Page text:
Future Research

Future research should examine BPA levels within human tissues and effects of BPA substitutes. The preeminent source of data should be epidemiological studies of human exposures. Both acute metabolic studies and continuous exposure studies on humans are needed.

Research is also needed on BPA substitutes, including bisphenol F (BPF) and bisphenol S (BPS). A 2015 review concluded that BPA replacements may have similar health effects as BPA,11 and a 2016 review of hormonal activities of BPS and BPF found their potency to be in the same order of magnitude and of similar action as BPA.12

Exposures

Exposure Sources

BPA can be found in bodies of water, on land in soil and dust, and in the air,13 both in highly industrialized countries and in developing nations. BPA is known to leach, or migrate, into substances that contact it. This is of concern due to BPA's use in food and beverage containers and common disposal in landfills.

Emerging evidence shows that thermal receipts from cash registers could be a significant exposure source for cashiers.14

Scope of BPA Exposure

A 2008 study measured BPA levels in the urine of nearly 3,000 randomly selected people (six years old and above), with BPA found in over 92 percent of the people tested. Females had higher BPA concentrations than males; children had the highest concentrations, followed by adolescents and lastly adults. BPA concentrations were higher in households with lower incomes. Of the three racial groups defined by the researchers, Mexican Americans had the lowest BPA concentrations compared to non-Hispanic whites and non-Hispanic blacks. The authors hypothesize that the higher concentrations of BPA in children may be due to children's proportionally higher rates of food consumption and air inhalation compared with adolescents or adults. The differences among the three groups could also be related to varying rates or mechanisms of absorption, distribution, metabolism, or excretion of BPA.15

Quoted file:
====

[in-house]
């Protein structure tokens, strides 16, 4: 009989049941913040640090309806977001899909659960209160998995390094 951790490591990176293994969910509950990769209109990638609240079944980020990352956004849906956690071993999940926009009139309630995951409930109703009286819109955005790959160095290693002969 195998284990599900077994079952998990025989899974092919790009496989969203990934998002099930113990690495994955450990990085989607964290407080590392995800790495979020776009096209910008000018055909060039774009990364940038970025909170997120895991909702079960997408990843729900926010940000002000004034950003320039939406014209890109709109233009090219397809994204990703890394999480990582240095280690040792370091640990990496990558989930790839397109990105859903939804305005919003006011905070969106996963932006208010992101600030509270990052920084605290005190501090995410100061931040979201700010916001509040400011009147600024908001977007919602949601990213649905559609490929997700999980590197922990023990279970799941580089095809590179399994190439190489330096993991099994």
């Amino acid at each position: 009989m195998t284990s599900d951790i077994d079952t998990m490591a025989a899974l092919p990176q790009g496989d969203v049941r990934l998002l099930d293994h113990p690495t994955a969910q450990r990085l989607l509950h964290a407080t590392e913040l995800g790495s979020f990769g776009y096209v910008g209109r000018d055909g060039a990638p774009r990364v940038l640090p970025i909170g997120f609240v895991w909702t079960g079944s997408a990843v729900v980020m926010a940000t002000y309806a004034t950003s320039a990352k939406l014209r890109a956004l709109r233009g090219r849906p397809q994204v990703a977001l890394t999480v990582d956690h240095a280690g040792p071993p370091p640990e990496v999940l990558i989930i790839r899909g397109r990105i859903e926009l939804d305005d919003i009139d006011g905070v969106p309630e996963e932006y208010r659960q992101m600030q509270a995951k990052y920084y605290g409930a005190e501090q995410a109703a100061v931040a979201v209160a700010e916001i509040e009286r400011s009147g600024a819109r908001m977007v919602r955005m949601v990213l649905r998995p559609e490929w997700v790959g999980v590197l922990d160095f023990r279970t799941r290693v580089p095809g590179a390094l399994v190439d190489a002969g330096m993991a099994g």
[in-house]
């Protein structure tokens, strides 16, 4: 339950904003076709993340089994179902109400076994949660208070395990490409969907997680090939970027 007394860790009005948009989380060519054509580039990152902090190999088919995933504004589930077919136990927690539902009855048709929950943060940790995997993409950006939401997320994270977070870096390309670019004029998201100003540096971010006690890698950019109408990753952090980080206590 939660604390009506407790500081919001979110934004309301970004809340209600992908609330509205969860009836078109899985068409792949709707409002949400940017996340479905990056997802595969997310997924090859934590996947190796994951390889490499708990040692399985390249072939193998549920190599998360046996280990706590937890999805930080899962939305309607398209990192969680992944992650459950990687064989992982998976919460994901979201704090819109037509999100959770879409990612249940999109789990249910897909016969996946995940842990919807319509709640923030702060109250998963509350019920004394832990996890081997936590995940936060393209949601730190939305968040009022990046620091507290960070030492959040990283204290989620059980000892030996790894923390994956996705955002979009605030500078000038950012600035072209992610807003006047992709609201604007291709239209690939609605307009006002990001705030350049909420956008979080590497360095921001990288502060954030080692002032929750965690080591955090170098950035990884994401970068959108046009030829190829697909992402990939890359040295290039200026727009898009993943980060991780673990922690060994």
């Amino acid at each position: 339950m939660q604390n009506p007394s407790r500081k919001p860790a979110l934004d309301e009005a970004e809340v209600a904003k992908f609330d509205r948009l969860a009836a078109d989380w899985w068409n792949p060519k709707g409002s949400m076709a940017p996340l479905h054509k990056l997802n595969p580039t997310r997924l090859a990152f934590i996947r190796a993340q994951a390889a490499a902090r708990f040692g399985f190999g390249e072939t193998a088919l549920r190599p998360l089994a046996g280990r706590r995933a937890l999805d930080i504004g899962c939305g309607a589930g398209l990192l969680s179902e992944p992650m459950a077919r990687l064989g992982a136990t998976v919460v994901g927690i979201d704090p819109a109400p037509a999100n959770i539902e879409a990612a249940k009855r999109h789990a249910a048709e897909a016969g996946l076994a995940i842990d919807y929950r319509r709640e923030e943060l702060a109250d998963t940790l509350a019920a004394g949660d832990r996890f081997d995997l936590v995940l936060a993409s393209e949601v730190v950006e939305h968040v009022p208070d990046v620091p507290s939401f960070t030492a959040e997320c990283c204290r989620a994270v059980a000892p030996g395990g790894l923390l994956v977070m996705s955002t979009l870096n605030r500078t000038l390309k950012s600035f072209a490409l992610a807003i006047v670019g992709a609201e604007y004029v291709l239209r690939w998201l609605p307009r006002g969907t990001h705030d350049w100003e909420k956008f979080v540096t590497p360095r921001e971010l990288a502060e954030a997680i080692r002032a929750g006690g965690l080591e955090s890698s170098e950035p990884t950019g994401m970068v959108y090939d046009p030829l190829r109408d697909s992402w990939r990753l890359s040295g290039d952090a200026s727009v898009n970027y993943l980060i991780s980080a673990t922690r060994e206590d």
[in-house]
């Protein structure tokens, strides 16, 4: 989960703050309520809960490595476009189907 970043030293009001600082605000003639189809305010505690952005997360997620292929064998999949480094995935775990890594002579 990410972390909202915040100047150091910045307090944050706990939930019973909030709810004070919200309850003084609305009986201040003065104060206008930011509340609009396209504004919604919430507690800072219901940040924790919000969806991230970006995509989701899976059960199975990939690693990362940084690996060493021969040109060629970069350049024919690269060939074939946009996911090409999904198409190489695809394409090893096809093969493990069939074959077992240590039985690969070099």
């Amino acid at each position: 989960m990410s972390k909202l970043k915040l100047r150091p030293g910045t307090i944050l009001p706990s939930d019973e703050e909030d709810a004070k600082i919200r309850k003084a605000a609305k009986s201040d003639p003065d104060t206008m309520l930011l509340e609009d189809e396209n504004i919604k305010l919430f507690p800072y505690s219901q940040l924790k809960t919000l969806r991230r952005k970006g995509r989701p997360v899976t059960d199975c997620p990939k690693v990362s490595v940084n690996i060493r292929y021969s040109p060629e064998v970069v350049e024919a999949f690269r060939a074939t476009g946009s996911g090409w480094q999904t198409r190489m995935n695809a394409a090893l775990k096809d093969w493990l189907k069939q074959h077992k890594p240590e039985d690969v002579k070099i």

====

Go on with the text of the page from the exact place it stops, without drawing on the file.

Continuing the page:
BPA has been detected in human placentas,16 amniotic fluid, maternal and fetal plasma,17   and breast milk.18

Limiting Exposures

  • Avoid food and beverages packed in containers containing BPA, including many plastic bottles and steel cans. Although there are BPA-free plastic products available, research indicates that BPA replacements may have similar health effects as BPA.19
  • Use metal or glass food and beverage storage containers.
  • The National Institute of Environmental Health Sciences (NIEHS) recommends avoiding heating polycarbonate plastic in a microwave oven, as heating can increase the rate of leaching or degrade the plastic over time.20
  • Avoid handling cash register receipts.

Regulation

Concerns over BPA's adverse effects on human health led Health Canada in 2008 to classify it as dangerous and to ban the sale of plastic baby bottles containing the compound, although it is allowed in other products. Updated dietary exposure assessments from Health Canada in 2012 concluded that current dietary exposure to BPA through food packaging uses is not expected to pose a health risk to the general population, including newborns and young children.21 In the United States, the Food and Drug Administration's most recent assessment, in November 2014, reached the same conclusion.22

Thirteen states and the District of Columbia have enacted restrictions on BPA since 2009. These restrictions variously involve cups and beverage containers, especially those intended for young children; all children's products; pacifiers; infant formula packaging; sports bottles; thermoses; all food containers; and thermal receipt paper.23  

Even in the absence of national regulatory mandates, some manufacturers have abandoned or are moving away from the use of BPA in some food-related products such as sippy cups, baby bottles, and infant formula packaging,24 plastic water bottles,25 and some canned foods.26

See more about BPA and health in the list of CHE publications and Dig Deeper resources in the right sidebar.


This information was created by Dr. Steven Gilbert of Toxipedia in 2008, with major revisions to the Regulation section and updates throughout in July 2016 by Nancy Hepp.

CHE invites our partners to submit corrections and clarifications to this page. Please include links to research to support your submissions through the comment form on our Contact page.